Often the things that we are most negative about are the things that need some reflection. What is your reaction trying to teach you?
 
Everyone takes up the challenge of the Camino for many different and all sorts of reasons for themselves or others or what ever, but the soul of the Camino and the basis of the Camino is there for every individual to receive their own experience whether it be good or bad or ambivalent. I would have thought if someone is preparing, walking, riding or the such or has completed one or many of the Camino, their thoughts should not be hardened to the point where they blog criticism of others purpose, success or failure. Don't throw the first stone, be placid of thought, each to their own. Live and let live! This comment in itself is. I realise full well, but I had to put pen to paper as too often I read blogs that I find derogatory to a fellow human being whom has received a different experience. It is upsetting not only to those one slanders but also to other readers. Let go of irritations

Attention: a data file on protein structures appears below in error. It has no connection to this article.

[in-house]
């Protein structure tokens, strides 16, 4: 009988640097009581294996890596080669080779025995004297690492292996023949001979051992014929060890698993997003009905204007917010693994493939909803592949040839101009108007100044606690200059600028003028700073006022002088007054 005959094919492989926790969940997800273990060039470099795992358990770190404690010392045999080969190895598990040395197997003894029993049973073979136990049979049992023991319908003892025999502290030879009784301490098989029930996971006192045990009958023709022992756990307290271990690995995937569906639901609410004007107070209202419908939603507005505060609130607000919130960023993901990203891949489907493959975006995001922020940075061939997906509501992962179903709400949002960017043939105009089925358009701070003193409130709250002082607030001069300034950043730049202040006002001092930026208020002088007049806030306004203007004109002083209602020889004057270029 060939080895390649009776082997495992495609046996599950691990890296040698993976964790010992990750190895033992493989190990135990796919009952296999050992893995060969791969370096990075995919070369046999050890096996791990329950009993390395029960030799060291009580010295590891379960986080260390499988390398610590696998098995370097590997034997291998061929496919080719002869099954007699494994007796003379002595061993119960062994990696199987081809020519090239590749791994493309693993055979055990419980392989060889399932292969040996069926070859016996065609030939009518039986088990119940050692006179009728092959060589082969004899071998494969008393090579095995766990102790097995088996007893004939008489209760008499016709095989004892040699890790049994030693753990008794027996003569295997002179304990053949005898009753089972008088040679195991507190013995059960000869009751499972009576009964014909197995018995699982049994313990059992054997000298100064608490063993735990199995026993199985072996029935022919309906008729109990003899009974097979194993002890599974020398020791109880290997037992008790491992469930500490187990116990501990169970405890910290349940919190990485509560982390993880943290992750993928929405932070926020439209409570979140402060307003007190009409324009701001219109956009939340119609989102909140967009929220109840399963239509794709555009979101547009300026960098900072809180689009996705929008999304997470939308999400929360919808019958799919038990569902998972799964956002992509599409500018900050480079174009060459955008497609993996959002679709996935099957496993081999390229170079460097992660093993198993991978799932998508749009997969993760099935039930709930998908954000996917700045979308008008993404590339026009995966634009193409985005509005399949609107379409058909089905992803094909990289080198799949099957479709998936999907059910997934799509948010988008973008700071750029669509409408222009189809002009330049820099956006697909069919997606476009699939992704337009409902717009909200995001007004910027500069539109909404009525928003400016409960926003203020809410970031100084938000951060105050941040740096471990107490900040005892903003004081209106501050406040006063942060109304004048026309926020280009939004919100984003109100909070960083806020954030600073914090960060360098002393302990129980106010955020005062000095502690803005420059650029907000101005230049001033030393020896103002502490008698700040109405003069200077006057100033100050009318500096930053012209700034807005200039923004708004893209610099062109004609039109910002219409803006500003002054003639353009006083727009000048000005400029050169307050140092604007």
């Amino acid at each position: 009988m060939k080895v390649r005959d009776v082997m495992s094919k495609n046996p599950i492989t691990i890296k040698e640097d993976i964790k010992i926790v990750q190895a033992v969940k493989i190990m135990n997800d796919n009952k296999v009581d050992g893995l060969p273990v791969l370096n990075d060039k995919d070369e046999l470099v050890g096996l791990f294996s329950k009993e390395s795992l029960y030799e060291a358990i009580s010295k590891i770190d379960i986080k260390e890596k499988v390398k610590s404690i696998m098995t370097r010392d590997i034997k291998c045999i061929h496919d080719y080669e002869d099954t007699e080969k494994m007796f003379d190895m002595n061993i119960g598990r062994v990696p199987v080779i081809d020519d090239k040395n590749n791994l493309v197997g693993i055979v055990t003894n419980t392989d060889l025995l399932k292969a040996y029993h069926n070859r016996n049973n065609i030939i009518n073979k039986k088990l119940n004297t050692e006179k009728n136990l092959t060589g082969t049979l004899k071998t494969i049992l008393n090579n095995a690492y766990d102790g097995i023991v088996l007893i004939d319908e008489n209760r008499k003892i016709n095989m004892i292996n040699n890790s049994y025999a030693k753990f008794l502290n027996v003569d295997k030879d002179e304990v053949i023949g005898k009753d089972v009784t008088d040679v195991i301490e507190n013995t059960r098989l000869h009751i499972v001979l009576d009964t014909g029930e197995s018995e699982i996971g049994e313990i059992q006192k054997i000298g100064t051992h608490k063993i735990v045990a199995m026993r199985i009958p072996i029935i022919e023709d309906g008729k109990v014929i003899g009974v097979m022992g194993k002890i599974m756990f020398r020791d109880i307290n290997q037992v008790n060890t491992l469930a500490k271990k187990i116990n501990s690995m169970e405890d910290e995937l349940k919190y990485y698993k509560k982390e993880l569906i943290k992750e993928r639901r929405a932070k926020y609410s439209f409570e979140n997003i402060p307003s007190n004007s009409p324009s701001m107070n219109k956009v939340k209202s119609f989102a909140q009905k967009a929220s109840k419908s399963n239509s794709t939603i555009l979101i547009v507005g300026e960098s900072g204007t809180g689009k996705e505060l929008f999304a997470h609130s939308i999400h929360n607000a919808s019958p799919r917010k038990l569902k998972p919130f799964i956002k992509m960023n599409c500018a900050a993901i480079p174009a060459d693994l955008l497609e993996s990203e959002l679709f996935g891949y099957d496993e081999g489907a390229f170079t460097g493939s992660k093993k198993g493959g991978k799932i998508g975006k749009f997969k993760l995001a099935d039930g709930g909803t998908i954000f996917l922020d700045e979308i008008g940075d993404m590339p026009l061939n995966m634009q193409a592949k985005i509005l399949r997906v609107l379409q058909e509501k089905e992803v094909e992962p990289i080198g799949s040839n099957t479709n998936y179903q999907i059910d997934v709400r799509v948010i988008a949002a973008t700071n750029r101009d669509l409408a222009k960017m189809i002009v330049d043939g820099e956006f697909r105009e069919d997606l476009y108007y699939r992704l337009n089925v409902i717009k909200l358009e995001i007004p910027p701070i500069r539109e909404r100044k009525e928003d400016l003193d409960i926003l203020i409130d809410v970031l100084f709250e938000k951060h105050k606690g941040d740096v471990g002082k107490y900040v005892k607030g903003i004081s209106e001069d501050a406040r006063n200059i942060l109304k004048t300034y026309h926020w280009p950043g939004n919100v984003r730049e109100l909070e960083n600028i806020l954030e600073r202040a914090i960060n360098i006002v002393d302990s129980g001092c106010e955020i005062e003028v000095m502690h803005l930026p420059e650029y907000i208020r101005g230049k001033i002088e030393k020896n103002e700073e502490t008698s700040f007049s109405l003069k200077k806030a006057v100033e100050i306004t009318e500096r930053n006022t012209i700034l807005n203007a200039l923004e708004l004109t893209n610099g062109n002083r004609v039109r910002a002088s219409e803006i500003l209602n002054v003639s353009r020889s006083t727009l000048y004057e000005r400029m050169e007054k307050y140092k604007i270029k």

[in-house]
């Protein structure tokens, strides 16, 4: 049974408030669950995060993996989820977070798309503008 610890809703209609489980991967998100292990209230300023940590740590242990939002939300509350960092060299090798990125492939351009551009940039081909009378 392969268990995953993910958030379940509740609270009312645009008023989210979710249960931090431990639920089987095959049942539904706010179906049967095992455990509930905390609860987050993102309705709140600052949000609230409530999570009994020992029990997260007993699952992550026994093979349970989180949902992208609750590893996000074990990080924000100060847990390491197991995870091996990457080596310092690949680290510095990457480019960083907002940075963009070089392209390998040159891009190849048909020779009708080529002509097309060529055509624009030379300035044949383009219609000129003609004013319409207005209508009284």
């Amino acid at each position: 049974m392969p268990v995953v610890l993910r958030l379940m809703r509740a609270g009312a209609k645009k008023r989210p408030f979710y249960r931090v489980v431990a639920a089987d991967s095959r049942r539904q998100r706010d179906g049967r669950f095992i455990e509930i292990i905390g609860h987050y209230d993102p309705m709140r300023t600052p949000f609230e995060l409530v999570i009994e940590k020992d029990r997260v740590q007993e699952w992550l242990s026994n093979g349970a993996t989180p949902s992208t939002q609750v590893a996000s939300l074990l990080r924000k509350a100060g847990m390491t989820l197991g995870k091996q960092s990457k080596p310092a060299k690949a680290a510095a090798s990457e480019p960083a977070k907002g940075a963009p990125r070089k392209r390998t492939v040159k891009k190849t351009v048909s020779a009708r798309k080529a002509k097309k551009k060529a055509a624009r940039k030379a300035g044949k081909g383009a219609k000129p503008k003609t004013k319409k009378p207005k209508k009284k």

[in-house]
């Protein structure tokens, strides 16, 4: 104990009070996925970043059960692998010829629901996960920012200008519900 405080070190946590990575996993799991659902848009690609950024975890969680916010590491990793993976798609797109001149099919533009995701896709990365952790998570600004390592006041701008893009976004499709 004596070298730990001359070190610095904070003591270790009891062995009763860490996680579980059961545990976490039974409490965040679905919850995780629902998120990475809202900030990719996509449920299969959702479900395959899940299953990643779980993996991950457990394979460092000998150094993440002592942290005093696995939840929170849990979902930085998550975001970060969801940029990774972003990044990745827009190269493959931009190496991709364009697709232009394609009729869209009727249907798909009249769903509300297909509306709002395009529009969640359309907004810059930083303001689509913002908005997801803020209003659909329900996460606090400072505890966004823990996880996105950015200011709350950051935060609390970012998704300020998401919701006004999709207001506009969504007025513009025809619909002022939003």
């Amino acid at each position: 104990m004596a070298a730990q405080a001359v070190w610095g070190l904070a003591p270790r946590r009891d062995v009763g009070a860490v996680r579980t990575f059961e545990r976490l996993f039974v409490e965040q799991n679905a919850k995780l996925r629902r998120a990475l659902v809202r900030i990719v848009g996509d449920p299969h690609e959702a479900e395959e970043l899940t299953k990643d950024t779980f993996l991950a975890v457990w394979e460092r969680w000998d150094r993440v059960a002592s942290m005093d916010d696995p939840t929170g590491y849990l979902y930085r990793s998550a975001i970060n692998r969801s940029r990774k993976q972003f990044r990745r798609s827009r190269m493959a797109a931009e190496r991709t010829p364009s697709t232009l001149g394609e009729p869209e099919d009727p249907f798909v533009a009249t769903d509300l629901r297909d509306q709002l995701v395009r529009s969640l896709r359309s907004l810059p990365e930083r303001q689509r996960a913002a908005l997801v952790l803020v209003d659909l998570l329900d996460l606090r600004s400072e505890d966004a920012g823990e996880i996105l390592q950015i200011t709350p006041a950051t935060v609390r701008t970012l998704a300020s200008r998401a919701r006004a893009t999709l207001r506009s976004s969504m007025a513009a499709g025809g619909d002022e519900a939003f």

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Well said Shaman, for the innocent or naive I feel you put it together well. With all of life it is not always as we expect it to be. Thanks be that we are not all alike or experience in a similar manner thanks also we are individuals. We are walking through another countries back yards, we are looking, photographing, eating, sleeping etc, imagine if we had people a continual stream walking through our back yards? Would we be up to visitors day in and out? I think it is right to be able to have the freedom of speech and say what you think as it is just giving another perspective to these walks and enabling those who are indecisive to be able to see different views. I hope you have happiness in your journeys wherever they are as to each they have their own criteria, life is often one big pilgrimage.
 

renegadepilgrim

Veteran Pilgrim and Traveler
Year of past OR future Camino
2010: Camino Frances, 2011: Santo Domingo de la Calzada (Hospitalera), 2012: Camino Portuguese from Porto, 2015: Camino Norte
Sounds like you and Francis Tapon are two peas in a pod! :)